An Indiana last will and testament is drafted and signed by an individual to set out how their property and assets should be handled after death. The document will generally appoint an executor to carry out the will’s instructions and, if applicable, can be used to assign a guardian for any minor children.
State law requires an individual to be at least 18 years old to make a will. This age requirement doesn’t apply to members of the armed forces, U.S. merchant marines, or allied forces.
Holographic Wills – State law requires that all wills, including handwritten ones, meet the same statutory requirements.
Revocation – The testator can revoke their will by destroying it or by executing a subsequent will or document that revokes it.
Signing Requirements – The signing of a will is required to be witnessed by two or more parties who must also sign.
Probate Process in Indiana (9 steps)
At the time of the decedent’s death, the person with the will in their possession must submit it to the court within a reasonable time or risk being held in contempt. To be admitted for probate, most wills must be submitted within three years of the decedent’s death date.
- Begin Unsupervised Administration of the Will
- Notice of Petition
- Court Order & Letters Testamentary
- Post Bond (If Applicable)
- Notices & Publication
- Estate Inventory
- Debts & Taxes
- Distribution of Remaining Assets
- Closing Affidavit & Discharge
In most cases, the decedent’s will can be administered without court supervision. This option makes probate much quicker and less expensive. To qualify for unsupervised administration, two conditions must be met:
- The decedent’s estate must be solvent (larger than its debts).
- The will or beneficiaries authorize unsupervised administration.
The probate process begins with the filing of the decedent’s will, death certificate, and the following forms that must be completed by the estate’s representative (usually the executor):
- Petition for Probate (SAMPLE)
- Probate of Will (SAMPLE)
- Petition for Appointment of Personal Representative (SAMPLE)
- Personal Representative Oath (SAMPLE)
- Order Appointing Personal Representative (SAMPLE)
- Instructions to Personal Representative (SAMPLE)
The documents and forms must be filed with the circuit or superior court in the county where the decedent last resided. Only Saint Joseph County has a special Probate Court which handles the administration of wills.
After filing a Petition for unsupervised administration, the court will issue a notice of the filing, which the petitioner will be required to serve on any known creditors.
In most cases, the personal representative is not required to post bond to insure the estate during probate. However, they will need to secure one if the will or the court requires it.
Once the petitioner has been appointed personal representative for the estate, they will need to serve a Notice of Unsupervised Administration (SAMPLE) to the decedent’s heirs and beneficiaries. Notice (SAMPLE) of the estate being opened for probate must also be published in a local newspaper to inform unknown creditors and any beneficiaries who couldn’t be sent written notice. Publication is required at least once per week for two consecutive weeks.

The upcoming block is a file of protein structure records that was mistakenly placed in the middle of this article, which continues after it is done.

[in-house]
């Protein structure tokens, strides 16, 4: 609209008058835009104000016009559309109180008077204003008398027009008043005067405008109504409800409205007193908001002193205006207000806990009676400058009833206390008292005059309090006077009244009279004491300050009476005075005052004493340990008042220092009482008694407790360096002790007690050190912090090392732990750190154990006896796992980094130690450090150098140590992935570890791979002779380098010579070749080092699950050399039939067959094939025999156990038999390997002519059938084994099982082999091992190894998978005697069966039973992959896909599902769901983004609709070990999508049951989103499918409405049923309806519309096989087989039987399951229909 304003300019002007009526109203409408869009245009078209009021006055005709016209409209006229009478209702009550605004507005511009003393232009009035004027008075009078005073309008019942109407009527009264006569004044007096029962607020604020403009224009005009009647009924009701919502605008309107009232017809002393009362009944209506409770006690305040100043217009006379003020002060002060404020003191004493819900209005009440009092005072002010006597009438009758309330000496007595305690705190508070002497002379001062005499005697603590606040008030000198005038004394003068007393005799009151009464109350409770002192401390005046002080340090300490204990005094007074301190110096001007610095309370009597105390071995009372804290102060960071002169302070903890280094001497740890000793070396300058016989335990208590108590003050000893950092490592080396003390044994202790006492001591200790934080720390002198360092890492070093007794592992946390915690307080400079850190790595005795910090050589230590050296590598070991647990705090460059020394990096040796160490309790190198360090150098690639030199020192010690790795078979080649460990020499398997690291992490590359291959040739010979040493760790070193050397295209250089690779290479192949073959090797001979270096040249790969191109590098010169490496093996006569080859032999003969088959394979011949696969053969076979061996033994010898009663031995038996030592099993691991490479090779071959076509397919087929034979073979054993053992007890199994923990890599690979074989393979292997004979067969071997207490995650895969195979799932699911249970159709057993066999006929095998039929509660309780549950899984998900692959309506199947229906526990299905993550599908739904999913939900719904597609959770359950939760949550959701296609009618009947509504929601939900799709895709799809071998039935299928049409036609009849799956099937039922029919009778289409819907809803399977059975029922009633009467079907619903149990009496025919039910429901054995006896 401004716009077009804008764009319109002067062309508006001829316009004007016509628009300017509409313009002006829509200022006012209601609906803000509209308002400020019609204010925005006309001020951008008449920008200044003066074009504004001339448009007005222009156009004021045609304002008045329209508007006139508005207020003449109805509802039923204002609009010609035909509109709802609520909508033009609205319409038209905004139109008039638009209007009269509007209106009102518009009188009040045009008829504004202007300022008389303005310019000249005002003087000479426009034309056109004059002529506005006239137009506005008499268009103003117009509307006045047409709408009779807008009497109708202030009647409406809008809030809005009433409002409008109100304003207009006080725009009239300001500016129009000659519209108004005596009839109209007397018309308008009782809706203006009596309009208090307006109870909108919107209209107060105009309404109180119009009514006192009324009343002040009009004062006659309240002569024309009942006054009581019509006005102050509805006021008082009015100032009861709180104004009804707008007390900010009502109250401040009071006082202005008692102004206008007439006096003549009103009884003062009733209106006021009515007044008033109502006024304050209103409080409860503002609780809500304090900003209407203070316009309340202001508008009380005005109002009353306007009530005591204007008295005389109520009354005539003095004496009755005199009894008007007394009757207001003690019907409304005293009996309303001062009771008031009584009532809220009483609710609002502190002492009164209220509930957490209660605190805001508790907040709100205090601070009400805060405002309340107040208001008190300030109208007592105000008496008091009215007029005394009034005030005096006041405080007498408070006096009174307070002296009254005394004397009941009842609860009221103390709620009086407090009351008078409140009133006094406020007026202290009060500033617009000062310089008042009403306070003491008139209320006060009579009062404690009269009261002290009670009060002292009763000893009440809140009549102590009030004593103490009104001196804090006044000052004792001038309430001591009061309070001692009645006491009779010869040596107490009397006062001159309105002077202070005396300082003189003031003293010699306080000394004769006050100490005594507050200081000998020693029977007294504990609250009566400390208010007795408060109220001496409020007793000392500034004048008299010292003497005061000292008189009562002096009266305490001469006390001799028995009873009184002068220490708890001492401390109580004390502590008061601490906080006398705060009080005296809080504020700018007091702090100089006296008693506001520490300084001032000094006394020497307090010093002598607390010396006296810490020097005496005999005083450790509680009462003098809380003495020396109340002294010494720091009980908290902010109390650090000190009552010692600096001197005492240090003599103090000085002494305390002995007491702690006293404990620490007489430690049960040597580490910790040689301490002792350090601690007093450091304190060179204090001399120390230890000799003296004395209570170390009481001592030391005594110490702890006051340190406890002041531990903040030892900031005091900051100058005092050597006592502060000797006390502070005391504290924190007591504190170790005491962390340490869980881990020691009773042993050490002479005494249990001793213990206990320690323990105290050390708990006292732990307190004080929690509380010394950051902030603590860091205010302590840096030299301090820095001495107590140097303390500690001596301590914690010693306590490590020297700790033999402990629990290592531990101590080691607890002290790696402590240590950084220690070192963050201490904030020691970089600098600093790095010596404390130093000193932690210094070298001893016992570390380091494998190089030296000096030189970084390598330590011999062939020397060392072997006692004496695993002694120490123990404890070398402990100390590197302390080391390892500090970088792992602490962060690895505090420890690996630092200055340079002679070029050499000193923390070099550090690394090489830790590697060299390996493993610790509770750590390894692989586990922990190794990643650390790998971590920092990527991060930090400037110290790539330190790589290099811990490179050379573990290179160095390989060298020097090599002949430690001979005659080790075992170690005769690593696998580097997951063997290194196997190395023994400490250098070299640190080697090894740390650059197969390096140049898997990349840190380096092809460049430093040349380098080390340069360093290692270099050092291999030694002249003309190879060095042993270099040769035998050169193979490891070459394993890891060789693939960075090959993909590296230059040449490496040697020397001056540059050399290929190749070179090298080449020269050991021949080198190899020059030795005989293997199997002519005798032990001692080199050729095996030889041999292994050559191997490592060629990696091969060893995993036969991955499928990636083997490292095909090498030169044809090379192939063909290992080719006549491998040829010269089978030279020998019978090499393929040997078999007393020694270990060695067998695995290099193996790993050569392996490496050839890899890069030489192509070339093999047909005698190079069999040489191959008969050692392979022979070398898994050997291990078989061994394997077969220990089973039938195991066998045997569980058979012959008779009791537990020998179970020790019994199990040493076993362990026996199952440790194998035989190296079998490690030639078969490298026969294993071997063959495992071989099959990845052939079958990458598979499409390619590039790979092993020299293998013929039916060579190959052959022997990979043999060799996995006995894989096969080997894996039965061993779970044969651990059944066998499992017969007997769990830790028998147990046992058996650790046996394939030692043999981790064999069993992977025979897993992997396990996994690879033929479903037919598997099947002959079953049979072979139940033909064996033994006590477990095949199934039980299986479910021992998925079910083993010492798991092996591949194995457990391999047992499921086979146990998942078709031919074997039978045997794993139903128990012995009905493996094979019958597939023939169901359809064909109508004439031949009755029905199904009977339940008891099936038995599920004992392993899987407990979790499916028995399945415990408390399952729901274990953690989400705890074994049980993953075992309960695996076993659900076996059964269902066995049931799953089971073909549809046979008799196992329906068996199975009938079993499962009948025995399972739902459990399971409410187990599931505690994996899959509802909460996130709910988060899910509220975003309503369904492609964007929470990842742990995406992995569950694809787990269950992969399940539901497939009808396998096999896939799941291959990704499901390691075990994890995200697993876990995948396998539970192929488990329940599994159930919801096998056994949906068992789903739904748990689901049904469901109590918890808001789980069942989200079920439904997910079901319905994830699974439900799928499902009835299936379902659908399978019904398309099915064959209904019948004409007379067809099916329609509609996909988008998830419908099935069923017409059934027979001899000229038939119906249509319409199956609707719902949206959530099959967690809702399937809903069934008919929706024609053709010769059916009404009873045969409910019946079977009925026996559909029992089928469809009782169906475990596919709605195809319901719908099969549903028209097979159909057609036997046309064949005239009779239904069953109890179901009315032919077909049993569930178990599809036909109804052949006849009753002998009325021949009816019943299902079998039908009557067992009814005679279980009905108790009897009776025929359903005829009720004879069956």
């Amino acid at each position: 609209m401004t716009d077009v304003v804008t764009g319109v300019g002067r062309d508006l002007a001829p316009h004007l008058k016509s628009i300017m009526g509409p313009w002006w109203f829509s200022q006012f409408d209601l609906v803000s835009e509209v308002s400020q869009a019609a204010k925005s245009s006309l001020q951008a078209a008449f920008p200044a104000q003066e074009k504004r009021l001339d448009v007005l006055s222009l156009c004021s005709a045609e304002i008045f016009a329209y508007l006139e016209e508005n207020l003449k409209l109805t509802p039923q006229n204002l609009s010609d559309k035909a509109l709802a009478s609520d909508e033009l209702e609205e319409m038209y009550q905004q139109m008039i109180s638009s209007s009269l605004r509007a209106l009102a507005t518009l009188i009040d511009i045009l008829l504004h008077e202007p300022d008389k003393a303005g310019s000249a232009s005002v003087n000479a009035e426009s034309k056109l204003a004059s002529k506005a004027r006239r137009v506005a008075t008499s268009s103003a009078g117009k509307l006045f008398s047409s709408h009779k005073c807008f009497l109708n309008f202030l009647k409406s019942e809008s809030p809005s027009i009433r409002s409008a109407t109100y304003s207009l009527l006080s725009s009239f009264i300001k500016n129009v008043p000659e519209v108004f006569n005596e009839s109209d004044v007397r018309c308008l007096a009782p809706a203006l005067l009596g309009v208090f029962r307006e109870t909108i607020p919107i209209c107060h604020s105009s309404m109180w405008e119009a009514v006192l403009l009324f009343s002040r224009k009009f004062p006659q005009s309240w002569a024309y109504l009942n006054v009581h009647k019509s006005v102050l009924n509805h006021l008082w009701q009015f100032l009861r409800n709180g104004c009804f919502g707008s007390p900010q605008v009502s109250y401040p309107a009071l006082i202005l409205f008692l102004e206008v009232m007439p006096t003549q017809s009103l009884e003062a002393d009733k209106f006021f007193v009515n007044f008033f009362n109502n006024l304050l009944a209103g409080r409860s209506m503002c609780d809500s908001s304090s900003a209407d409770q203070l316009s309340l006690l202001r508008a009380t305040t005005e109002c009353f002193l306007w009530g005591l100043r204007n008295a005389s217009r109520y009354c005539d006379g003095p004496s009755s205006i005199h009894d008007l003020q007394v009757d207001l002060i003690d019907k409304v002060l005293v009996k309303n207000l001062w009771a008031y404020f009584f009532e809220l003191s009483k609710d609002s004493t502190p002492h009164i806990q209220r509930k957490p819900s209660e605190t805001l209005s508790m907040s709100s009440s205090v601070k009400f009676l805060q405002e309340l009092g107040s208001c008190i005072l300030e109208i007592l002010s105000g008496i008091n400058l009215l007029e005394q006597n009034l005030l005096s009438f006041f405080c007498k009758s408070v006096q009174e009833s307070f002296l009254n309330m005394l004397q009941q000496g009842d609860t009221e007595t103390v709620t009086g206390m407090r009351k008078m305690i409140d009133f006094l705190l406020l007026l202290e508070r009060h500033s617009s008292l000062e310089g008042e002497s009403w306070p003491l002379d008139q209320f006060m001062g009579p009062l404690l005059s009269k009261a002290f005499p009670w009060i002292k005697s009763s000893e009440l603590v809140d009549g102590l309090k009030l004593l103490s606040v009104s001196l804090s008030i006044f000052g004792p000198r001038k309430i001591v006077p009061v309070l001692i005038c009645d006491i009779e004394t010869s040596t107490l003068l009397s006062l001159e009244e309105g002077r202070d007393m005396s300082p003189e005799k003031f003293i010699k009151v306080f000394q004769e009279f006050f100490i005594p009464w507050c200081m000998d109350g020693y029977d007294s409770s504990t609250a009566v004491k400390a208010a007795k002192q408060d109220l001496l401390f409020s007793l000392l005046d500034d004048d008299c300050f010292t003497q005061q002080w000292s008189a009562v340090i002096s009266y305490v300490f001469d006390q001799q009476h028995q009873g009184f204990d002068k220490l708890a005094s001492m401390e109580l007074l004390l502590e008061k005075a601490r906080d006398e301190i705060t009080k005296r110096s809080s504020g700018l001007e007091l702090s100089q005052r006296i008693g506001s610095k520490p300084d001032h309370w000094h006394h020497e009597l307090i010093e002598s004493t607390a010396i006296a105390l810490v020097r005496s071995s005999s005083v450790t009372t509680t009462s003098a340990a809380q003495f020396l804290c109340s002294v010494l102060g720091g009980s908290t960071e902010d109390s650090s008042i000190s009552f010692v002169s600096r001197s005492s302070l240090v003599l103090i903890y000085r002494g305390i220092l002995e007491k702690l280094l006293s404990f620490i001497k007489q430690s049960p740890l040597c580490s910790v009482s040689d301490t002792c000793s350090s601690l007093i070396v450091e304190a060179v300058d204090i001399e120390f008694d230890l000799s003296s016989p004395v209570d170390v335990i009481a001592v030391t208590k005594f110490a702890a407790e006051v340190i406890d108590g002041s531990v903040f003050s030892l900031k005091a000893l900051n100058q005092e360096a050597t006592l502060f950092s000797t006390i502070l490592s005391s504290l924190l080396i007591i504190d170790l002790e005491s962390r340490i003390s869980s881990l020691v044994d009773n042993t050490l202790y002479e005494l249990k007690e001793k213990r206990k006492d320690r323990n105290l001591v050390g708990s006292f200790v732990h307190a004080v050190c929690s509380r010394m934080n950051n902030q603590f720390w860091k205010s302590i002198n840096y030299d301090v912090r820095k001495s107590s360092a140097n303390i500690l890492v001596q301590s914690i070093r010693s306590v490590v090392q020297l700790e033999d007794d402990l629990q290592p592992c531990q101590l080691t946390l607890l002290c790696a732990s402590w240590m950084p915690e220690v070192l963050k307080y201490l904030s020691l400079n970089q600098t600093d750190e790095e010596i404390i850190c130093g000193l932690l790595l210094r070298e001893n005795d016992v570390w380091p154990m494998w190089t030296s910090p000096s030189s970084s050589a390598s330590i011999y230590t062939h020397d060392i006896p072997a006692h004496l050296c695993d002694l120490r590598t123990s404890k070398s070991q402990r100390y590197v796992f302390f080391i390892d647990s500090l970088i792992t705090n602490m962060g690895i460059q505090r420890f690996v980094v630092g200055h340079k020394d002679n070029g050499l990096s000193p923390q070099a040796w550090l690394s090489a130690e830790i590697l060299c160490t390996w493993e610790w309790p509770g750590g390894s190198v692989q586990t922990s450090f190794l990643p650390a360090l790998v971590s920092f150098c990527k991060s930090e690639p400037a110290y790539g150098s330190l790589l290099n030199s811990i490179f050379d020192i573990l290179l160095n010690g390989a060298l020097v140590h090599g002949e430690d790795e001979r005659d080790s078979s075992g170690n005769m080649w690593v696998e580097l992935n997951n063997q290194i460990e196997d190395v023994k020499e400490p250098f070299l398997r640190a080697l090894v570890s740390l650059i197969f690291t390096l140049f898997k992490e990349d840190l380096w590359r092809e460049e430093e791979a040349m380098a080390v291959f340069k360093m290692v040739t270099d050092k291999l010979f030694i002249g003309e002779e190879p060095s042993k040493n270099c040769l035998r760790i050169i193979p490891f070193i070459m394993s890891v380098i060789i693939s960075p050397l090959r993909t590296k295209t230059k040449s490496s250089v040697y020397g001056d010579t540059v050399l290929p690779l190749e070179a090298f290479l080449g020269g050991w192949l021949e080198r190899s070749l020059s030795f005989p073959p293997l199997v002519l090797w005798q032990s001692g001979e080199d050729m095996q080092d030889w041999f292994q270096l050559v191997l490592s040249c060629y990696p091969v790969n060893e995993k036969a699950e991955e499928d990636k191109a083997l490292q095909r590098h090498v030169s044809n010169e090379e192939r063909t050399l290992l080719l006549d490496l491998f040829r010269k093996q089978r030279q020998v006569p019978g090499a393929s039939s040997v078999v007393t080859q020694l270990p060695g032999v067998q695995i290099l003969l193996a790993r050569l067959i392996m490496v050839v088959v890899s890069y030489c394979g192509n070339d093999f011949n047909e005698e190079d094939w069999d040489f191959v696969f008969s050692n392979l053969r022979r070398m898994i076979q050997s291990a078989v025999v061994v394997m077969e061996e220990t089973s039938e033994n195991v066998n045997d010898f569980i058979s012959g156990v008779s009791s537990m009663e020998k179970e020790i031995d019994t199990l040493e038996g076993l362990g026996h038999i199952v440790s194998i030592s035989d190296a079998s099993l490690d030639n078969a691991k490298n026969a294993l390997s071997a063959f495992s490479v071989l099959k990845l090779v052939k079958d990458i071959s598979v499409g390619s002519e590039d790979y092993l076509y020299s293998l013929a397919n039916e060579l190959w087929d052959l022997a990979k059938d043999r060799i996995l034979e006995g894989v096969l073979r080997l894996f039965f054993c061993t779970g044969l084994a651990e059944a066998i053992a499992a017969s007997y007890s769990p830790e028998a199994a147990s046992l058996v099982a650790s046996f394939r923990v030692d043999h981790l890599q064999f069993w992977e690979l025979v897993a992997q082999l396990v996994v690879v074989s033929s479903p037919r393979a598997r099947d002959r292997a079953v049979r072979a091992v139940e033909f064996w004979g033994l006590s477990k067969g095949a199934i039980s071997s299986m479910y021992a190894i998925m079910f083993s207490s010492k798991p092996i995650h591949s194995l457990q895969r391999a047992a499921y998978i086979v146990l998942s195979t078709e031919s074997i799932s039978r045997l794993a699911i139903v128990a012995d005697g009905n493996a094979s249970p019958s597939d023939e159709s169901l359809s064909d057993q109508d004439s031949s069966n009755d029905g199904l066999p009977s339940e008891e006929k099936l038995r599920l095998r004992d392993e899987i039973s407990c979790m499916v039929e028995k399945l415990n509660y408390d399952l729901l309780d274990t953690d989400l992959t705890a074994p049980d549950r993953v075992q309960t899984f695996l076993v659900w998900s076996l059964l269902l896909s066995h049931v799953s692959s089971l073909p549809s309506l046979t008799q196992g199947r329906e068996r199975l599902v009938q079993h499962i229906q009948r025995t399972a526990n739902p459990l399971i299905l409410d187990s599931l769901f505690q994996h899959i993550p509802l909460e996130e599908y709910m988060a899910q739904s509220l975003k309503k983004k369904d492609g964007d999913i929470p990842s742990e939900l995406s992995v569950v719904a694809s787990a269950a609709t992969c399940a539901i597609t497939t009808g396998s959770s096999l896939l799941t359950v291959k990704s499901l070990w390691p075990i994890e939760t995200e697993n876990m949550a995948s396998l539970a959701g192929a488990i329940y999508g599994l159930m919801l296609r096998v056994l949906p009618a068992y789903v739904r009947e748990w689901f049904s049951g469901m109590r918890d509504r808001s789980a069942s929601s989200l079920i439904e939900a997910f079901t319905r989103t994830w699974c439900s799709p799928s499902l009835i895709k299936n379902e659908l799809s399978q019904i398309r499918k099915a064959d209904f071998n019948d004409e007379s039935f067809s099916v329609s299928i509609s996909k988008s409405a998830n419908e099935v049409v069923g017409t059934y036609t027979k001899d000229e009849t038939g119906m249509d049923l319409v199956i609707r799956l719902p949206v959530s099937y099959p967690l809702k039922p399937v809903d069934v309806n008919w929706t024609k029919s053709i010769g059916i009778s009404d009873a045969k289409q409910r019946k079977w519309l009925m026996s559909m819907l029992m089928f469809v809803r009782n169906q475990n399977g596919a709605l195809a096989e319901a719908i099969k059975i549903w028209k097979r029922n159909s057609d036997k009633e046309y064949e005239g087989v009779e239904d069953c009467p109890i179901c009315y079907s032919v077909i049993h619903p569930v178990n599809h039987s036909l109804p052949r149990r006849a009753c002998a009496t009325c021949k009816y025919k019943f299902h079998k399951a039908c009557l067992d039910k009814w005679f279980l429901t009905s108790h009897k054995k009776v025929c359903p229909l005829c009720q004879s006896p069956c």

Within one month of publication, known creditors must be sent a Notice of Unsupervised Administration (SAMPLE). Creditors will be given three months from the date of first publication or nine months from the decedent’s death date, whichever is earlier, to make claims against the estate.
Within two months of their appointment, the personal representative must prepare a verified Inventory (SAMPLE) of the decedent’s estate. The Inventory will need to list the decedent’s real estate, belongings, crops raised by labor, investments, mortgages, bonds, and bank accounts, and their approximate value.
Copies of the Inventory must be given to any beneficiaries who request it. The representative may also be required to file the Inventory with the court upon demand.
When three months have passed since the notice publication date, the personal representative will be required to begin paying the decedent’s debts, including any remaining claims against the estate, from estate funds.
Filing & Paying Taxes
The personal representative must also file and pay the decedent’s final state and federal income tax returns. If the estate generates income, income tax returns may also need to be filed. In rare cases, a federal estate tax return will also be required (for extremely large estates only).
Once the decedent’s debts and taxes have been paid and three months have passed since the first publication of notice, the personal representative may distribute the estate’s remaining assets to the beneficiaries.
Within one year of receiving Personal Representative Letters, the personal representative will need to file with the court a Closing Affidavit, with a Federal Estate Tax Closing Letter attached.
Copies of the Closing Affidavit must be sent to all beneficiaries and creditors. Three months or more after the Closing Affidavit has been filed, the personal representative will be discharged if no objections have been filed.
- § 29-1-5-1
- § 29-1-5-3
- § 29-1-5-6
- §§ 29-1-7-3, 29-1-7-3.1
- § 29-1-7-15.1(g)(1)
- § 29-1-8-1
- § 29-1-7.5-2
- § 29-1-7-1
- § 29-1-7.5-1
- § 29-1-10-4
- § 29-1-7.5-2.5
- § 29-1-7.5-1.5
- §§ 29-1-7-7, 29-1-1-13
- §§ 29-1-14-1, 29-1-14-21
- § 29-1-7.5-3.2
- § 29-1-14-19
- Instructions for Personal Representative
- §§ 29-1-7.5-4, 29-1-7.5-3.8
- § 29-1-7.5-4.5